Being practical also means being creative (創造的 sōzōteki). Creativity is a characteristic not normally praised in Japanese leadership.4 These reproducing leaders find creative ways of applying ministry in different settings. New ideas and attractive (魅力 miryoku) ways of ministry are introduced. Several pastors use technology like DVDs and video streaming to overcome the difficulties of distance between churches. They utilize anything in the cause of starting new churches.
Checkpoint #2: Is your leadership realistic and practical? Why or why not? How could your leadership practices be more flexible or creative?
Lead into new directions
These church-reproducing leaders boldly lead in new directions rather than defending or protecting (守り mamori) what already exists. These leaders do not believe stability to be the true nature of the church and ministry. Pastor Shimizu asserted, “The church is always wanting stability, but it cannot reproduce without instability.” Leaders must do what is necessary, and the goal of aggressive leaders is not security or stability.
A mark of growing churches is leaders who primarily lead rather than manage.5 By leading in new directions, these leaders place less importance on management (管理 kanri or 経営 keiei). These leaders oversee others with the gifts and abilities to administer many ministry responsibilities. They coordinate people in ministry, which, inspired by faith, does not undermine personal initiative or creativity.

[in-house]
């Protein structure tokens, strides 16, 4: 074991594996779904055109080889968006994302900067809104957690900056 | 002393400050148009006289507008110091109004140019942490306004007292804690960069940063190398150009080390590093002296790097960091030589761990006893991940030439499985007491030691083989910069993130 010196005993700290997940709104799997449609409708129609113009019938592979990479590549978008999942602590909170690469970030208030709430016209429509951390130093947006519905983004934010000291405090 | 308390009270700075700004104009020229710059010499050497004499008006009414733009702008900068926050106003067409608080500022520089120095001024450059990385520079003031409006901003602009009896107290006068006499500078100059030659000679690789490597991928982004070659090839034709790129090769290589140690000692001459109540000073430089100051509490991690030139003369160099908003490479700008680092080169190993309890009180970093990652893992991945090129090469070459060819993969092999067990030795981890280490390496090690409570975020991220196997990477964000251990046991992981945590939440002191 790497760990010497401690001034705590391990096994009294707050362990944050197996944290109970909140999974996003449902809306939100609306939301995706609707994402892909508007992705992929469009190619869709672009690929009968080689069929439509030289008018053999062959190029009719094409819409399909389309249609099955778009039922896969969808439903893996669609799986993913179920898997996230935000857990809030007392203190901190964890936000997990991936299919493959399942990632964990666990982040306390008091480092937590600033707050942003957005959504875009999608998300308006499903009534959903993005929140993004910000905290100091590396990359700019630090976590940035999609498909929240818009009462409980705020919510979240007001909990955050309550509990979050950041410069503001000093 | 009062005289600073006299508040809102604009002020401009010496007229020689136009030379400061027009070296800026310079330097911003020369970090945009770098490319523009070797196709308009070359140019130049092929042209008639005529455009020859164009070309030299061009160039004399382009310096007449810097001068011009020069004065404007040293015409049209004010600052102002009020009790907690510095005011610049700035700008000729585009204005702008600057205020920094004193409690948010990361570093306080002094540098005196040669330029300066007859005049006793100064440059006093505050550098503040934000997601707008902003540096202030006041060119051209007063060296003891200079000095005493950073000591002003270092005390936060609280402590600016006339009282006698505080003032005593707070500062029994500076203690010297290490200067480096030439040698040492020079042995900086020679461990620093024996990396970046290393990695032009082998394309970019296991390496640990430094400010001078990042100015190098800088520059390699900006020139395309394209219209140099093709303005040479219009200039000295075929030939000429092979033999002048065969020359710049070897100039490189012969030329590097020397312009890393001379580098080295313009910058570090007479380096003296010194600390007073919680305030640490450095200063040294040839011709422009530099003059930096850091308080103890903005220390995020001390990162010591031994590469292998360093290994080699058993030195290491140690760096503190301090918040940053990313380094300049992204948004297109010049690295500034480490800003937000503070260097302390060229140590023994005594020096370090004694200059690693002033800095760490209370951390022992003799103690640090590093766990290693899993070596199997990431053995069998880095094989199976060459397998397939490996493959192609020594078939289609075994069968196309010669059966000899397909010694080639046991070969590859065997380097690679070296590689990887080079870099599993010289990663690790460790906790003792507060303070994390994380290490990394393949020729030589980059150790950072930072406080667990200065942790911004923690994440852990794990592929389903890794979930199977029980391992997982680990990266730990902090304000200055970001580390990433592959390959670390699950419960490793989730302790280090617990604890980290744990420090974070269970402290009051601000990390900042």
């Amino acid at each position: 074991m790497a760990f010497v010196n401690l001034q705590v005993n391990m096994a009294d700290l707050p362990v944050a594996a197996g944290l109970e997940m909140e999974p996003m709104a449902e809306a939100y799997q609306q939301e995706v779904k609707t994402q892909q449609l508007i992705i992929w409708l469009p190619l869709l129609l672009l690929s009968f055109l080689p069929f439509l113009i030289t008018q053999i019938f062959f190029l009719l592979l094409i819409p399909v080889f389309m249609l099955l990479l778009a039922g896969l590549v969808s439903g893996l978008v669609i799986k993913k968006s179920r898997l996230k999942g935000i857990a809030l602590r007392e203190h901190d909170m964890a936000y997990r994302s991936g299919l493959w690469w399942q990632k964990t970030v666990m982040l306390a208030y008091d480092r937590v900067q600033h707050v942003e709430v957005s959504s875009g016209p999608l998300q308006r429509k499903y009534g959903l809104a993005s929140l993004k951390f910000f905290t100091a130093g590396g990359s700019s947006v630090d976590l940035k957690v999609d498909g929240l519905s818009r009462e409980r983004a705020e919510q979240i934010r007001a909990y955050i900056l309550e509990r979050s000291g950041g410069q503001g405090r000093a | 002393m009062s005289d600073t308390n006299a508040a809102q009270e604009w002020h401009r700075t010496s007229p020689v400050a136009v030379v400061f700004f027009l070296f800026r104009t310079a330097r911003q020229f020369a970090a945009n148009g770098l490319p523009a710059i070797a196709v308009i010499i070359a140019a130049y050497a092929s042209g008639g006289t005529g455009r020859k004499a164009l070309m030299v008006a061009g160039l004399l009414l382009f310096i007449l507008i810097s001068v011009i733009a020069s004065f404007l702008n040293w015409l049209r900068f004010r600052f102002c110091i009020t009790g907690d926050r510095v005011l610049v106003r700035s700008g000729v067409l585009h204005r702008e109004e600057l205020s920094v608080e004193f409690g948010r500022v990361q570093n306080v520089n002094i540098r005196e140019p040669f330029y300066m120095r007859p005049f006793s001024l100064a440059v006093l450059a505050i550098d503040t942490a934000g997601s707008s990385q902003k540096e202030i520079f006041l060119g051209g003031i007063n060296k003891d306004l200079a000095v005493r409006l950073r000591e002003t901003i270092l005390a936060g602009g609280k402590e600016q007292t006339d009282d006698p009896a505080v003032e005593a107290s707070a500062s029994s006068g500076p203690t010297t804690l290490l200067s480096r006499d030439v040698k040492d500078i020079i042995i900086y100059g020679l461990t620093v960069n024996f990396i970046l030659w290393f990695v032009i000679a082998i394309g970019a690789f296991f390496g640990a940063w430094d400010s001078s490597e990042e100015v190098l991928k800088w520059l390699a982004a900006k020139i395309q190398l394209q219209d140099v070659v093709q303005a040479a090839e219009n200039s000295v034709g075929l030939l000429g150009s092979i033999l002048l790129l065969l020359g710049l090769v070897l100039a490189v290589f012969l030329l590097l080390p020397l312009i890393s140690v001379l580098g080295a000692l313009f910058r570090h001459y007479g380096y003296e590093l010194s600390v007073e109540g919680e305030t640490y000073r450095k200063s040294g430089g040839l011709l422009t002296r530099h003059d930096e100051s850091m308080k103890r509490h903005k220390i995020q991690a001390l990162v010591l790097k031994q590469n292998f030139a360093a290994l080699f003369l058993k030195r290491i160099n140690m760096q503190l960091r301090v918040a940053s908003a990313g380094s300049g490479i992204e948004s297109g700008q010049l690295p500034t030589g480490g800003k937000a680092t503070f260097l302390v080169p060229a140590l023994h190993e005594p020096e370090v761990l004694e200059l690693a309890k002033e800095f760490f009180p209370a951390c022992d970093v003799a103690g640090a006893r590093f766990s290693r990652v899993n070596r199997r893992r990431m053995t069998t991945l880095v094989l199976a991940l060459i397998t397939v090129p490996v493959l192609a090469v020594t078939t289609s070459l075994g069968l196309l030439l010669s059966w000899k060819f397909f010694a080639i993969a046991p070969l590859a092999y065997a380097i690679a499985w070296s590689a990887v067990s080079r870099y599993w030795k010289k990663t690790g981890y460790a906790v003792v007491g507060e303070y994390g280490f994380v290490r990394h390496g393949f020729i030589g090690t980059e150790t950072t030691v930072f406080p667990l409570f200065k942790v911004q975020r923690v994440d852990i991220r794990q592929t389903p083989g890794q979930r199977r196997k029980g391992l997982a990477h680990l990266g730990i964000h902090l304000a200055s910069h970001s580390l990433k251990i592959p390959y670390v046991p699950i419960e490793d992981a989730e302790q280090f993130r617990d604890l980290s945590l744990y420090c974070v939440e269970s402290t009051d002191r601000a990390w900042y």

Due to its dynamic and living nature, they believe a leader cannot control or manage the church. Detailed planning prevents the leader, as Pastor Kubo says, from “going with [the] flow.” Based on vision, their planning and strategy is practical for overcoming obstacles by following simple leadership structure and decision-making.
Checkpoint #3: Is your leadership goal to protect and manage stability, or to lead in new directions? How can you develop those skills? Do you primarily lead or manage?
These reproducing leaders are people of action. They know reality and they confront it. They overcome; they do not worry about obstacles, they expect them. Because they are aggressive implementers, these leaders achieve goals by being flexible and creative. Being realistic and down-to-earth, they do not talk about doing it—they do it. They start new things by leading in new directions. Through this determined focus, they see their visions for the church fulfilled through church reproduction.
The next and final article will review all six characteristics of Japanese leaders reproducing churches. I will expound how these characteristics interrelate and will discuss more implications for ministry in the church in Japan.
1. The names used in these articles are pseudonyms. Due to the personal nature of
this research, the true name of these leaders cannot be identified.
2. Jyuji Misumi, The Behavioral Science of Leadership. An Interdisciplinary Japanese
Research Program. English ed. M. F. Peterson (ed.). (Ann Arbor, MI: University
of Michigan Press, 1986.
3. JEA Church Planting Survey Committee. Church Planting Survey: Interim
Report. JEA Consultation on Evangelism. Karuizawa, Japan. (Tokyo: Japan
Evangelical Association, 1988), 1–10; 国内開拓伝道会 [KDK] (National Pioneer
Evangelism Association). 開拓伝道者への贈り物 (A Present to Church Planters).
(Tokyo: 国内開拓伝道会 [KDK] (National Evangelism Association), 1998).
4. Darius K.-S. Chan, Michele J. Gelfand, Harry Triandis, and Oliver Tzeng,
“Tightness-looseness Revisited: Some Preliminary Analyses in Japan and the
United States,” International Journal of Psychology 31 (1996): 9–10.
5. C. Peter Wagner, Leading Your Church to Growth. (Ventura, CA: Regal Books,